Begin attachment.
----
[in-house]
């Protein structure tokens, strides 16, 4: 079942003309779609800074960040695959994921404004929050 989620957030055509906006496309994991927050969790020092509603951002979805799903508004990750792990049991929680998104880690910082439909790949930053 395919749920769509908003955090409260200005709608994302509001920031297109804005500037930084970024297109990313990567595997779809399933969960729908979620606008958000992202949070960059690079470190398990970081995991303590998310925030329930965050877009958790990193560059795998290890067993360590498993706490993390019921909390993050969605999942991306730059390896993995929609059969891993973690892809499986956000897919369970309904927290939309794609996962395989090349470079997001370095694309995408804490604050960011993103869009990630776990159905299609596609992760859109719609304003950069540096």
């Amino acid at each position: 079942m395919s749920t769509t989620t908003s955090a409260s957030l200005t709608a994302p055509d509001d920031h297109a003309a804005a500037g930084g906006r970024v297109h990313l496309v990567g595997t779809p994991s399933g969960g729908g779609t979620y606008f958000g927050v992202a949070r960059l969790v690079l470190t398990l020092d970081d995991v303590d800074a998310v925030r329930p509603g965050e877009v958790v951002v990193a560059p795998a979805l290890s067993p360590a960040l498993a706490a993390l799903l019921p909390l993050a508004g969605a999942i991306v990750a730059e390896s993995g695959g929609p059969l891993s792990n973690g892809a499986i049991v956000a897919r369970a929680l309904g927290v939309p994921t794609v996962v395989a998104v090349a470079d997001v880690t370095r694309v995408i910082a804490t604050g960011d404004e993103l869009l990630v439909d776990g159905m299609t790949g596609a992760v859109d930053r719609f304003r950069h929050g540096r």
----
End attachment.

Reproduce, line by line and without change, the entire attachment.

[in-house]
């Protein structure tokens, strides 16, 4: 079942003309779609800074960040695959994921404004929050 989620957030055509906006496309994991927050969790020092509603951002979805799903508004990750792990049991929680998104880690910082439909790949930053 395919749920769509908003955090409260200005709608994302509001920031297109804005500037930084970024297109990313990567595997779809399933969960729908979620606008958000992202949070960059690079470190398990970081995991303590998310925030329930965050877009958790990193560059795998290890067993360590498993706490993390019921909390993050969605999942991306730059390896993995929609059969891993973690892809499986956000897919369970309904927290939309794609996962395989090349470079997001370095694309995408804490604050960011993103869009990630776990159905299609596609992760859109719609304003950069540096």
């Amino acid at each position: 079942m395919s749920t769509t989620t908003s955090a409260s957030l200005t709608a994302p055509d509001d920031h297109a003309a804005a500037g930084g906006r970024v297109h990313l496309v990567g595997t779809p994991s399933g969960g729908g779609t979620y606008f958000g927050v992202a949070r960059l969790v690079l470190t398990l020092d970081d995991v303590d800074a998310v925030r329930p509603g965050e877009v958790v951002v990193a560059p795998a979805l290890s067993p360590a960040l498993a706490a993390l799903l019921p909390l993050a508004g969605a999942i991306v990750a730059e390896s993995g695959g929609p059969l891993s792990n973690g892809a499986i049991v956000a897919r369970a929680l309904g927290v939309p994921t794609v996962v395989a998104v090349a470079d997001v880690t370095r694309v995408i910082a804490t604050g960011d404004e993103l869009l990630v439909d776990g159905m299609t790949g596609a992760v859109d930053r719609f304003r950069h929050g540096r």